US Congressmen ask Trump to raise issue of Sindh with Pak PM Imran
A bipartisan group of 10 influential American lawmakers Saturday asked US President Donald Trump to raise the issue of human rights abuses in the Sindh province in his meeting with the visiting Pakistan Prime Minister Imran Khan.
Washington: A bipartisan group of 10 influential American lawmakers Saturday asked US President Donald Trump to raise the issue of human rights abuses in the Sindh province in his meeting with the visiting Pakistan Prime Minister Imran Khan.
Prime Minister Khan on Saturday left for his maiden trip to the US to have face-to-face talks with President Trump and "refresh" bilateral relations that were hit after he publicly criticised Islamabad, cancelled military aid and asked it to do more to fight terrorism.
"We are writing to urge you to raise the issue of human rights abuses in Sindh Province with Prime Minister Imran Khan when you meet with him on July 22, 2019," said the Congressional letter, written by 10 members of the US House of Representatives.
Signatories to the letter to Trump include Congressmen Brad Sherman, Ann Wagner, Adam B Schiff, Jan Schakosky, Eleanor H Norton, Carolyn B Maloney, David E Price, Juan Vargas, David Schweikert and Dan Crenshaw.
Khan is scheduled to meet Trump at the White House on Monday, July 22.
Since 2001, the US has given Pakistan more than USD 30 billion in various kinds of assistance.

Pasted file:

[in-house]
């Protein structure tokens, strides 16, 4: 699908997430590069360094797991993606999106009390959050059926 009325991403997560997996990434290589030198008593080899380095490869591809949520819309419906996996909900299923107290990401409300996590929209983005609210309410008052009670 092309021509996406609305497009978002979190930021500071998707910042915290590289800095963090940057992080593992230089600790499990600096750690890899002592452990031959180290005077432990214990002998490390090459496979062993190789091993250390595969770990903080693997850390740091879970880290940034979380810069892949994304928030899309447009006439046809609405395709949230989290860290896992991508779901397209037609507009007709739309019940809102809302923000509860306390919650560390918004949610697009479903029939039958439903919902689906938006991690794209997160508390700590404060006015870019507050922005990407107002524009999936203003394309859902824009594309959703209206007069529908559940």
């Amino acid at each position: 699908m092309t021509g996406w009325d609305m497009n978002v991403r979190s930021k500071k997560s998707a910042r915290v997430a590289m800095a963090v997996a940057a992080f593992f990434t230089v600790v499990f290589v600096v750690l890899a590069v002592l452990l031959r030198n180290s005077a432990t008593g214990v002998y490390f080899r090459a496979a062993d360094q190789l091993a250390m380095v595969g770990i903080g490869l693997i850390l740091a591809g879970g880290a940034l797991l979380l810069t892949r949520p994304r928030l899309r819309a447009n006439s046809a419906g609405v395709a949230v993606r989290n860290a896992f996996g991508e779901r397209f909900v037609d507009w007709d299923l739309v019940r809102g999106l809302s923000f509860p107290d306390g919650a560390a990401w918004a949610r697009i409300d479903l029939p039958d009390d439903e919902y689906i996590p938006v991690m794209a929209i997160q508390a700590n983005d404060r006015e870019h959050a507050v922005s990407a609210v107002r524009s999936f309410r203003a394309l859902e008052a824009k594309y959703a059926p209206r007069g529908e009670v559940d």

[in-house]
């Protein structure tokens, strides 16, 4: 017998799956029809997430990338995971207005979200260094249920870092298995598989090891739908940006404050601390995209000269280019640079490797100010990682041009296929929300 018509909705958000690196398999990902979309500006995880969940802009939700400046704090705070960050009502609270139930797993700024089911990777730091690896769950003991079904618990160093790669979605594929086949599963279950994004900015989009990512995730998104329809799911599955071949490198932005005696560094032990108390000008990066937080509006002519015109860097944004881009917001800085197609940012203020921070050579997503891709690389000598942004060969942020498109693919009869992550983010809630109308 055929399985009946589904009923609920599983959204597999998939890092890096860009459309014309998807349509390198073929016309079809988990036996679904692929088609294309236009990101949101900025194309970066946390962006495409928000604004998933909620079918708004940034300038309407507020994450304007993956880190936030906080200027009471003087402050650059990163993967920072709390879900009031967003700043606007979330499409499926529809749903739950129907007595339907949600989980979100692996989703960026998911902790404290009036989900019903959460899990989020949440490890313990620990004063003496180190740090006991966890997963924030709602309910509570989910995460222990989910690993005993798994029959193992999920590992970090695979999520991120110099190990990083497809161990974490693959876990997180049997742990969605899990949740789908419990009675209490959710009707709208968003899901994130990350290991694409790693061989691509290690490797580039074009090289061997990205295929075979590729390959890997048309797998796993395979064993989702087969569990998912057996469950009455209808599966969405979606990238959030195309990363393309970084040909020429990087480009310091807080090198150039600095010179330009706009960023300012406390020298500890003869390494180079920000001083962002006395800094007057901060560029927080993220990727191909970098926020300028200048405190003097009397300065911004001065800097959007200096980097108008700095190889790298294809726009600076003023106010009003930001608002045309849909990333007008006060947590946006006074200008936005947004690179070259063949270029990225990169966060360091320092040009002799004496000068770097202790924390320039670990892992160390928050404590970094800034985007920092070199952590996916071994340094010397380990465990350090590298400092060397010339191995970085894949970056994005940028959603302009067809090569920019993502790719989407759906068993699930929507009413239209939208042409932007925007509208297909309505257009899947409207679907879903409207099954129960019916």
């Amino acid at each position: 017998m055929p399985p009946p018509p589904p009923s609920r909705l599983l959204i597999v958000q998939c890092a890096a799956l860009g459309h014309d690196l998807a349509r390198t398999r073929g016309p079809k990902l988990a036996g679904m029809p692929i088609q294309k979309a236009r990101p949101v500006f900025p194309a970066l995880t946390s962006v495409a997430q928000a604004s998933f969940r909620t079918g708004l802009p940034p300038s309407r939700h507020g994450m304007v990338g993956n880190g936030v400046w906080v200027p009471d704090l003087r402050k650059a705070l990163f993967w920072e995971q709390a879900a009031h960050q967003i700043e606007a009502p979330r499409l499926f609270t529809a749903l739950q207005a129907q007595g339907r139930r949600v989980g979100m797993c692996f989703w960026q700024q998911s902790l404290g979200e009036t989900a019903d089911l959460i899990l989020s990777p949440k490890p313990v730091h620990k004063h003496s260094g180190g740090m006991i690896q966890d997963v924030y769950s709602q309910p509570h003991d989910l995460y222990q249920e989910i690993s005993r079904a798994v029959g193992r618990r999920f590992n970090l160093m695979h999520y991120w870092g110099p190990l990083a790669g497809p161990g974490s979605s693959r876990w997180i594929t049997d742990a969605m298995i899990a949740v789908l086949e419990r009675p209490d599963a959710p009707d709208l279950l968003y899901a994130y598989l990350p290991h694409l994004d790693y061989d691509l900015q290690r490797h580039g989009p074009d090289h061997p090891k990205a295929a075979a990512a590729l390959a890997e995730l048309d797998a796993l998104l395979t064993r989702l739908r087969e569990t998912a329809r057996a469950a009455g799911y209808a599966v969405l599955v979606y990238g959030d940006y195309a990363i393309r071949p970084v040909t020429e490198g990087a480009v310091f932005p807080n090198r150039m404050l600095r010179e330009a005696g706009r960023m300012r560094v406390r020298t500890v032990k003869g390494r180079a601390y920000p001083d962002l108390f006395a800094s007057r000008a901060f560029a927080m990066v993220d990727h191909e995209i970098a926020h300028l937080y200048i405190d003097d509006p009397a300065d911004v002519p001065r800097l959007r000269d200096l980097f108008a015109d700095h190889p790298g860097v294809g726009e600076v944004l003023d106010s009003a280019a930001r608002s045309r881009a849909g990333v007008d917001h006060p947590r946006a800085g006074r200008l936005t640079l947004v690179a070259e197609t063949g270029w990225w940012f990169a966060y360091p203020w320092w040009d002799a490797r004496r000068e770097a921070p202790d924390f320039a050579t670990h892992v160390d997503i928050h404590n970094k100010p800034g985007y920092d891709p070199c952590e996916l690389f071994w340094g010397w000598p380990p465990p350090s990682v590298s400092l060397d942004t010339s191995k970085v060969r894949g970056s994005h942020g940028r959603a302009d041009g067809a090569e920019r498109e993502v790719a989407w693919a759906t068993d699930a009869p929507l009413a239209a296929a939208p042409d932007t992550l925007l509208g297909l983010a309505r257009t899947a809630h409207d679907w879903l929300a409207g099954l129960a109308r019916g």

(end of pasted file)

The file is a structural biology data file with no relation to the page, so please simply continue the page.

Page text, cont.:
This aid was supposed to improve social and economic conditions in Pakistan, as well as promote good governance.
"These improvements have not occurred," the Congressmen said, according to a copy of the letter as released to the media on the eve of the arrival of Khan to Washington DC.
This is the first time that ten members of Congress have written a letter to the President of US on the Sindh issues.
Democrat as well as Republican members of Congress have signed the letter. Maqbool Halepota, president of Sindhi American Political Action Committee (SAPAC) in a statement emphasised on the importance of raising issues faced by Sindhis in Pakistan on a global level.
Noting that it is also for the first time that Pakistan military, intelligence and civil leadership is visiting the US together, SAPAC said it wanted to make sure the Sindhi issues is not ignored in the meetings between Pakistan and United States.
Nowhere is the failure more evident than in Sindh Province, which has continued to suffer from numerous economic and social injustices often at the hands of Pakistani government, the letter said. One recent example of this is the HIV outbreak impacting parts of Sindh Province, the Congressmen wrote.
Other injustices in Sindh province are deliberately carried out by the Pakistani state and its supporters, it said.
"This is the case with forced conversions, where young Hindu and Christian girls are forced to convert to Islam. Often, they are then married off to men decades their senior," the letter said.
The Congressmen alleged the Pakistani government terrorises Sindh Province through enforced disappearances.
Hundreds of people in Sindh have disappeared, they alleged.
"As you seek to change Pakistani behaviour on issues like terrorism, it is essential that you also push the Pakistani government to improve the lives of its citizens," the Congressmen wrote.
"For this reason, we urge you to bring up these issues in your conversation with Prime Minister Khan," the letter said.